2014 PEEL assessment

On 27 November 2014, we published our first PEEL assessment.

Her Majesty’s Chief Inspector of Constabulary’s introduction to PEEL 2014

Hello. I am Tom Winsor and I am Her Majesty’s Chief Inspector of Constabulary. The inspectorate inspects the police on behalf of the public and we are independent, both of Government and of police forces.

Policing costs you, the taxpayer, £13 billion in 2014/15 and you are entitled to know how well your money is being spent. The information we are publishing today will help you to know that and to hold the police to account for how well they are serving you.

Today we are launching the first of our new annual PEEL inspections which have been designed so that you, the public, can see, in as much depth as you like, how your force is performing, using our easy-to-navigate, interactive website. PEEL stands for Police Effectiveness, Efficiency and Legitimacy and we’ve inspected all 43 police forces in England and Wales against those categories. This year we have graded all forces on how efficient they are, with five forces being outstanding, 35 graded as good, three require improvement, and no forces considered to be inadequate. We have also graded some aspects of effectiveness, without giving an overall judgment.

Next year will be the first full year of PEEL inspections, and all forces will be given a grading against each of the three categories. We’ll be looking at how forces have
improved in performance from this year.

As well as the detailed local information we are publishing today, we are also publishing our assessment of the overall state of policing, which raises important questions about how well the police prevent and reduce crime, how efficient they are and how far they act with integrity. Taken together, the local information and our national assessment give the fullest picture we have ever had of the state of policing in England and Wales.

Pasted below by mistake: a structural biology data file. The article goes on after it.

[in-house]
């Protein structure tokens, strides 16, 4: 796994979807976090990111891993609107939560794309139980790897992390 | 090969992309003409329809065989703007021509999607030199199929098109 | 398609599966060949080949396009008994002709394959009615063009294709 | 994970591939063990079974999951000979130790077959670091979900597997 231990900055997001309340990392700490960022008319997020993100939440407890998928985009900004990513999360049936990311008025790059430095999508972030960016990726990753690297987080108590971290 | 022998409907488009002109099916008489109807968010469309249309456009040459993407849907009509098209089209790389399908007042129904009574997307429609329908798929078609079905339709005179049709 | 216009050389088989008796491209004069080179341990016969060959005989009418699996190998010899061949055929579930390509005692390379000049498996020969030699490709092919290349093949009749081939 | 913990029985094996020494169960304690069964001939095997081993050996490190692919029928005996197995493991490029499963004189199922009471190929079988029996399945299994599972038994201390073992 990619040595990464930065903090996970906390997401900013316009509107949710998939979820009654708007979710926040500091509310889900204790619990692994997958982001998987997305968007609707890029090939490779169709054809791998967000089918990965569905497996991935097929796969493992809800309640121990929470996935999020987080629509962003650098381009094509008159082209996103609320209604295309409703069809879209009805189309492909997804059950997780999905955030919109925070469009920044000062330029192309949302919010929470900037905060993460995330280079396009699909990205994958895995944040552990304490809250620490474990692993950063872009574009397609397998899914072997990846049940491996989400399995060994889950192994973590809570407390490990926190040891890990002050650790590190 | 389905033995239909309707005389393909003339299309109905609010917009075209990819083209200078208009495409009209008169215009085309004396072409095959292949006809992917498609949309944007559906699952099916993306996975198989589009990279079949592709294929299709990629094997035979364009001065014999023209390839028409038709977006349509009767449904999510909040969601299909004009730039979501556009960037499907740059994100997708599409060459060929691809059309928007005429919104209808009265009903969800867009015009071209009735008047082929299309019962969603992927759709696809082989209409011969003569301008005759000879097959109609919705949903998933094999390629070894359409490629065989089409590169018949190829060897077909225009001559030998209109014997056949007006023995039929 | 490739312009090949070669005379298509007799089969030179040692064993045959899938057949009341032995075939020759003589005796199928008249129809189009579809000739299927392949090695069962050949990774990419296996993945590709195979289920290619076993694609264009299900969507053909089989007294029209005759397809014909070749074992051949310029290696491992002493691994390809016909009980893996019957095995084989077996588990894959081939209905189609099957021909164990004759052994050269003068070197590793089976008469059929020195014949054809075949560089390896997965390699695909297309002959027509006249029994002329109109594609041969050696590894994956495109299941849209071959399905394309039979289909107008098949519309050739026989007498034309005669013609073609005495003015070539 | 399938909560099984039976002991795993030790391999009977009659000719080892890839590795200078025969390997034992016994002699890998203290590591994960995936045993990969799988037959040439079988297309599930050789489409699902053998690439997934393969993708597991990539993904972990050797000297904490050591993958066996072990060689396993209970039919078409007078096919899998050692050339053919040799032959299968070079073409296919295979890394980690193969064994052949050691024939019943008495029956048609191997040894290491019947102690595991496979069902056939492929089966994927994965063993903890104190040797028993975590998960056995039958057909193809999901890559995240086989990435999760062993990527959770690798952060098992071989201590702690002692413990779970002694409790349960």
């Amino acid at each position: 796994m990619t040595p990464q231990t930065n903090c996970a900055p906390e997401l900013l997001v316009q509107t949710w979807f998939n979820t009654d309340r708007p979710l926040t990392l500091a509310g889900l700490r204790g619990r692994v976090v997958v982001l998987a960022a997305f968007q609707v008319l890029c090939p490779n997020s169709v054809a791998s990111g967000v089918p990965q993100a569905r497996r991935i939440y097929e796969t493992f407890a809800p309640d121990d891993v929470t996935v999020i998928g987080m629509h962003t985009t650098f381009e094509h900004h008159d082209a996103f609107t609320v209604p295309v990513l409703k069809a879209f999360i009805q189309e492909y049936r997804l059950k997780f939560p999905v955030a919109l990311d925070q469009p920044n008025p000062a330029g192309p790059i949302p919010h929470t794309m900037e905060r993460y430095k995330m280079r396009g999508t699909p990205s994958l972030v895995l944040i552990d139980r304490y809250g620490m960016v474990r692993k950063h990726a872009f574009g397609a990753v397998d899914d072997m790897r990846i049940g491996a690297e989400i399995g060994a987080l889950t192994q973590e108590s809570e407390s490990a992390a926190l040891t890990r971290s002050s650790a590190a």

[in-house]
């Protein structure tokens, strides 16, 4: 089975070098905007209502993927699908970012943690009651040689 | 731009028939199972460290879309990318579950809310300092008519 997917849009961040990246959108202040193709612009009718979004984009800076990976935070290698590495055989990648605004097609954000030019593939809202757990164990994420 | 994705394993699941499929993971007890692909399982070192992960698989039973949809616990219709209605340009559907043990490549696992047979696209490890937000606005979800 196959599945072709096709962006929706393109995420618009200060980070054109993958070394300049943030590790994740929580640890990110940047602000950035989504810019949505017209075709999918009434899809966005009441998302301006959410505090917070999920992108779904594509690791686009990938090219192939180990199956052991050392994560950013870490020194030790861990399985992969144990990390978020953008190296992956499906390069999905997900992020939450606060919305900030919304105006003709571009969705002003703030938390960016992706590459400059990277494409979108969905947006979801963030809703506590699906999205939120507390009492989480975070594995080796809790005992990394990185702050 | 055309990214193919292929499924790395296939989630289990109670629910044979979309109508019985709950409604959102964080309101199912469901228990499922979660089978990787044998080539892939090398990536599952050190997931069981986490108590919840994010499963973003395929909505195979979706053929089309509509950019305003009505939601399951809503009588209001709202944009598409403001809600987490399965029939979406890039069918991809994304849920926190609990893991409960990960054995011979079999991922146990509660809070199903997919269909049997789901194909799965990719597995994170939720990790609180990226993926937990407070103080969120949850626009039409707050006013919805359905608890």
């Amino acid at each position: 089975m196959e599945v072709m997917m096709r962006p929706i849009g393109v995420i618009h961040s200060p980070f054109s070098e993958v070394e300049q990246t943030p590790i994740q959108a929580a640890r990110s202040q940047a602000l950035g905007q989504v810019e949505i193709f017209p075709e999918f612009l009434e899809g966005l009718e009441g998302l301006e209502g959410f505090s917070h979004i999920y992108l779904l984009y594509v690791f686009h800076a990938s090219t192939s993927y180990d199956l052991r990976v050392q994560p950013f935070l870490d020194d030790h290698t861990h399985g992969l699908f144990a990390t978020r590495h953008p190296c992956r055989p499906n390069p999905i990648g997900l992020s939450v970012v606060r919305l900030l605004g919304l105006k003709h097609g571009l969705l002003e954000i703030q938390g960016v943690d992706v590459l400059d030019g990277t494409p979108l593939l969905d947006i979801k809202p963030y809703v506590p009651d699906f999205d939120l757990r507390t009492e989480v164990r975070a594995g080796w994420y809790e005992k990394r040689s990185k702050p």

2014 was a transitional year for HMIC, as we developed this new way of reporting to the public on each police force’s performance. Previously, we monitored police force data to identify problems or issues, and carried out inspections on specific subjects, such as domestic abuse. We haven’t stopped looking at these important subjects, or examining police data, but how we report what we find has changed.

Each force has a PEEL assessment, which draws together all the information we have from inspections, monitoring and consultation in the previous 12 months. We use this evidence to produce an assessment of how the force has performed. In 2014, some areas included a graded judgment of outstanding, good, requires improvement, or inadequate.

The first PEEL assessment combined more traditional inspections with those that were designed to allow graded judgments to be made. The inspection findings were used to answer 13 questions and we were able to make a graded judgment on six of these. There is more information below on the questions which were answered as part of PEEL 2014.

This sections below set more information on how HMIC carried out the first PEEL assessment, including:

The methodology

The document below sets out the detailed methodology for the 2014 PEEL assessment.
Read the methodology for the 2014 PEEL assessment (PDF document, 180 kB)

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Force assessments in 2014

The first PEEL assessment answered the following questions for each police force in England and Wales:

Areas where graded judgments were made

Effectiveness

  • How effective is the force at reducing crime and preventing offending?
  • How effective is the force at investigating offending?
  • How effective is the force at tackling anti-social behaviour?

Efficiency

  • To what extent is the force efficient?
  • To what extent is the force taking steps to ensure a secure financial position for the short and long term?
  • To what extent has the force got an affordable way of providing policing?

Areas with a narrative

Effectiveness

  • How effective is the force at protecting those at greatest risk of harm?
  • How effective is the force at tackling serious, organised and complex crime?
  • How effective is the force at meeting its commitments under the Strategic Policing Requirement?

Legitimacy

  • What are the public perceptions of the force?
  • To what extent does the force respond to calls for service appropriately?
  • To what extent are the data and information provided by the force of a high quality?